So, after two months of not doing things that are very mundane, it can be difficult to return to the nuts and bolts of what I really do for a living, which is write. It was hard, in a way, to sit down at my desk this morning. Dumb, I know, and nothing worthy of any sympathy, but suddenly I was faced with the reality of a book that I had left unfinished in May. True, I had been thinking about it for two months, and new elements and plots had revealed themselves in that time, but now, once again, I had to deal with the practicalities of writing it.

I engaged in displacement activities: e-mail, the myspace stuff that had built up over two months. I considered sorting out my receipts from the tour. I spoke to my postman, then spent too long opening my mail. Then, at last, I opened the file marked 'The Reapers'.

There are two strands to the book, one dealing with the present, the other dealing with the past of Louis. Both come together, in the end, or they will if I ever get to the end. Sitting down this morning, I thought: where do I begin? The past, or the present? Do I try to pick up where I left off all those months ago? Do I try to make a new start? Do I try to finish what was begun, or do I return to the beginning and start over?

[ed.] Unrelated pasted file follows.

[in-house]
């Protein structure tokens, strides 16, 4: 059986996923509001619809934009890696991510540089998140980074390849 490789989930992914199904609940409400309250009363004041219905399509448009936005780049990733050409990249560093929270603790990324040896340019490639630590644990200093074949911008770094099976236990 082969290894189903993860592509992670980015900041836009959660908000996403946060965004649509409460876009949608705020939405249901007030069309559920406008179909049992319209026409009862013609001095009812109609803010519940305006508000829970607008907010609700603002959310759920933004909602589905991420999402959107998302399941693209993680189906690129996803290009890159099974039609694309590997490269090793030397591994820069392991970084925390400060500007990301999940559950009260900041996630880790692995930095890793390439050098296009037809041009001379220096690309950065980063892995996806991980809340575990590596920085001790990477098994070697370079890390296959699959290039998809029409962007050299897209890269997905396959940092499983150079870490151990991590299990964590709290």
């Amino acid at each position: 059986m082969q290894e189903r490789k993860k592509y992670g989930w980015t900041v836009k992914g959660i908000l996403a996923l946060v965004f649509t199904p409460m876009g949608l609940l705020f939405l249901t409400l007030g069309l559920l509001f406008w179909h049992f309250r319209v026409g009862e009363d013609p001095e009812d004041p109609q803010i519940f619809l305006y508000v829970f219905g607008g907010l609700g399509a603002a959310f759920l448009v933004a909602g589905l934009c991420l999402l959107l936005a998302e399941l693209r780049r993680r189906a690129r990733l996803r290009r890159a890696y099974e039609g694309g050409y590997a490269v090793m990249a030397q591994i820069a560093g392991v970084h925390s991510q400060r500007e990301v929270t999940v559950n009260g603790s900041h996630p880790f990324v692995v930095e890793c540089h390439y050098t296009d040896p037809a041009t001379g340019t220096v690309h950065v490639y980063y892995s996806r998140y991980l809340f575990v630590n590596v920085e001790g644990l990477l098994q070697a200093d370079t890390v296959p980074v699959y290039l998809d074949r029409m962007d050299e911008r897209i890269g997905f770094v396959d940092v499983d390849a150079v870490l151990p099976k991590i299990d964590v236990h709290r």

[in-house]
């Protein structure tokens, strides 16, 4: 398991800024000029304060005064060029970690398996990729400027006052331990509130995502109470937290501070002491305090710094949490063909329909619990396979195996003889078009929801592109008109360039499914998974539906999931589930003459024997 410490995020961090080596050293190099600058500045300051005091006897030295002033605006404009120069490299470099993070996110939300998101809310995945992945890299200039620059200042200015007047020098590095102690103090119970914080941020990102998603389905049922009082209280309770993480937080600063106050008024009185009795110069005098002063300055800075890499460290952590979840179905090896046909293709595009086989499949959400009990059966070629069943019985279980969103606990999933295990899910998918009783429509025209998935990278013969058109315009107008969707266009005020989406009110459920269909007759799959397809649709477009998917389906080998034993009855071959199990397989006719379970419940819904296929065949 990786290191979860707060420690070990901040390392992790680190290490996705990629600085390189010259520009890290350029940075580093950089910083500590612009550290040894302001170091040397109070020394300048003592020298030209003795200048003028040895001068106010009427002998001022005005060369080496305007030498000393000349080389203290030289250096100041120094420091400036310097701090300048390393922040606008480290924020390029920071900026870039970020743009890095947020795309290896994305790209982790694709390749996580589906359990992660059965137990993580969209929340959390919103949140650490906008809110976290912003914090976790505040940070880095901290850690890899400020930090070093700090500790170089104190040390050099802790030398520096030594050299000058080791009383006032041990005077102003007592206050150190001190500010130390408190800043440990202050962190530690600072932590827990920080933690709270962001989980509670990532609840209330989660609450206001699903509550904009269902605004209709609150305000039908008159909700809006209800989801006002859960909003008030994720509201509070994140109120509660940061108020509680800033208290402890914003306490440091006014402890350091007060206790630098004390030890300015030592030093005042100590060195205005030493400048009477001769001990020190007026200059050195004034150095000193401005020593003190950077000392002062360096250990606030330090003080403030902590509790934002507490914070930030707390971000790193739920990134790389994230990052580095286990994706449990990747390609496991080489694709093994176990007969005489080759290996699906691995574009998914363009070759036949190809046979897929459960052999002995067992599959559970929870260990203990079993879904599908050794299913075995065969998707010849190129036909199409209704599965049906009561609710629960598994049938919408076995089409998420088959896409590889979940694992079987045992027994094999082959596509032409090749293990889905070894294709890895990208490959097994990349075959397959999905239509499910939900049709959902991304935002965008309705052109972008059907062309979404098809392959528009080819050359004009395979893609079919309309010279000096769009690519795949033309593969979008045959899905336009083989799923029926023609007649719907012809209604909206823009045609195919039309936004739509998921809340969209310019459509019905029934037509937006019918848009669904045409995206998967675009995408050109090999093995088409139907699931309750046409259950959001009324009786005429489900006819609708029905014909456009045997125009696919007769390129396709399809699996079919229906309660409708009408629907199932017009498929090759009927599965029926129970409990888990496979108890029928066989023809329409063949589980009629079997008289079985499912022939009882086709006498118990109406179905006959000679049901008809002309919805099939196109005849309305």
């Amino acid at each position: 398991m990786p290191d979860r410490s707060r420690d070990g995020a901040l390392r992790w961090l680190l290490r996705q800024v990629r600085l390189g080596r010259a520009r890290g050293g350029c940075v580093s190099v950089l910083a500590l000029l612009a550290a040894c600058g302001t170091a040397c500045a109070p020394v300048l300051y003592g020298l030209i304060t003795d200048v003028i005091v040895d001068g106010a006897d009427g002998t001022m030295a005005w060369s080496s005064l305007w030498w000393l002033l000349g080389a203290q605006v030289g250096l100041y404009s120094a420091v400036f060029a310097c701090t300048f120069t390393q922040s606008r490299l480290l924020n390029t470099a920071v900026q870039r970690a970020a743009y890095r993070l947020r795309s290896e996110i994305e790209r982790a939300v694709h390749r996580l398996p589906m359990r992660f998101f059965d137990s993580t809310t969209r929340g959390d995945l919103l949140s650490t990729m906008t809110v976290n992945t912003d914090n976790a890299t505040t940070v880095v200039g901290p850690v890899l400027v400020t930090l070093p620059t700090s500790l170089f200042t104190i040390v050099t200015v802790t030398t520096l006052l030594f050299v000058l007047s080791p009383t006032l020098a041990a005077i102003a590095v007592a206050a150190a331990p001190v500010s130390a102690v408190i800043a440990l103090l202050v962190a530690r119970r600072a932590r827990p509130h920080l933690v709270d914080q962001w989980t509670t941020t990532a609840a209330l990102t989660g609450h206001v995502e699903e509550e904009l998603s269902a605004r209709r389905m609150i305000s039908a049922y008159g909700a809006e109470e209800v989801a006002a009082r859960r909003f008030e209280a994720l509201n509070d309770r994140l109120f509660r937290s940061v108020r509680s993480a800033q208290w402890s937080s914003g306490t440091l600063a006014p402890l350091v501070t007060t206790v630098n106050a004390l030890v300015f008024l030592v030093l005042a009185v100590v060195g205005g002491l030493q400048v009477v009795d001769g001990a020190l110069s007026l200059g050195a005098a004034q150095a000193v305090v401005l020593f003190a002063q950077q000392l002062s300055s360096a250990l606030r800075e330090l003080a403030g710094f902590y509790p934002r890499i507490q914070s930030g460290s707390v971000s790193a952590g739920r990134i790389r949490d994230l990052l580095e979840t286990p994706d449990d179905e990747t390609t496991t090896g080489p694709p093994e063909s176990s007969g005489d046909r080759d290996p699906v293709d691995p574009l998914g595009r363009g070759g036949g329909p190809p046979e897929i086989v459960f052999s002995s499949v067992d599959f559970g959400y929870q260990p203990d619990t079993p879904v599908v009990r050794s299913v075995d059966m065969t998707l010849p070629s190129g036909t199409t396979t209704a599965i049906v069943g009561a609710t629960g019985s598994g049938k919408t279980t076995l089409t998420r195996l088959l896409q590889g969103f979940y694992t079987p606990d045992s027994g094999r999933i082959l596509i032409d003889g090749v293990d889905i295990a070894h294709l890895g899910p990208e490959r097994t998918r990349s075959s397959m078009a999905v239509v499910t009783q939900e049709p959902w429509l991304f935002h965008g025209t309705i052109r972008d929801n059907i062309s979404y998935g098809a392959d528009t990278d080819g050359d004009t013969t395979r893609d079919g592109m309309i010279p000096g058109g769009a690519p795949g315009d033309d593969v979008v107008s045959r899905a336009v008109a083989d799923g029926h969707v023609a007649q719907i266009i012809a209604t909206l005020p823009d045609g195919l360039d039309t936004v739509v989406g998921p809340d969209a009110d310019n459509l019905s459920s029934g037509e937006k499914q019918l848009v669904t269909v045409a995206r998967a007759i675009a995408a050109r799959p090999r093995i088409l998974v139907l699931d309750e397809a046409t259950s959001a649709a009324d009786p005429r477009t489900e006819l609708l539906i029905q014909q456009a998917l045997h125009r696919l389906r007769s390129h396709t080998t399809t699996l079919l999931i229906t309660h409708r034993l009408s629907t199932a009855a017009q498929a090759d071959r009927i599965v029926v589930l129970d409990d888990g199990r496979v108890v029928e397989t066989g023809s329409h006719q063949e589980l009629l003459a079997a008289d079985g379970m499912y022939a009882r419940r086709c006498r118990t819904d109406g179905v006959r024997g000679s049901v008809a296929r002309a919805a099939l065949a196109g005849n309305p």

I went back to the beginning. I wrote a new prologue. I took the second chapter and joined it to the end of the first. It may not stay that way, but it seemed like the right thing to do. I read the third chapter, and made some changes. It needs to be longer, but it reads okay. I'll add to it in subsequent drafts.

It's now 3.30pm. I've made a start.

And, you know, it wasn't so hard after all . . .


This week John read

The Seventh Scroll by Wilbur Smith

and listened to

Our Love to Admire by Interpol

7 comments:

Josh said...

Glad to hear the tour went so well. I understand the lure of travel and how much it can unsettle the brain. But it's good to know the words were waiting for you at home. I hope things continue to ease you back into the writing.

ni said...

welcome home! you missed the rain (or didn't) but I think you've brought some of your sunshine back with you.

Jingles Carlisle said...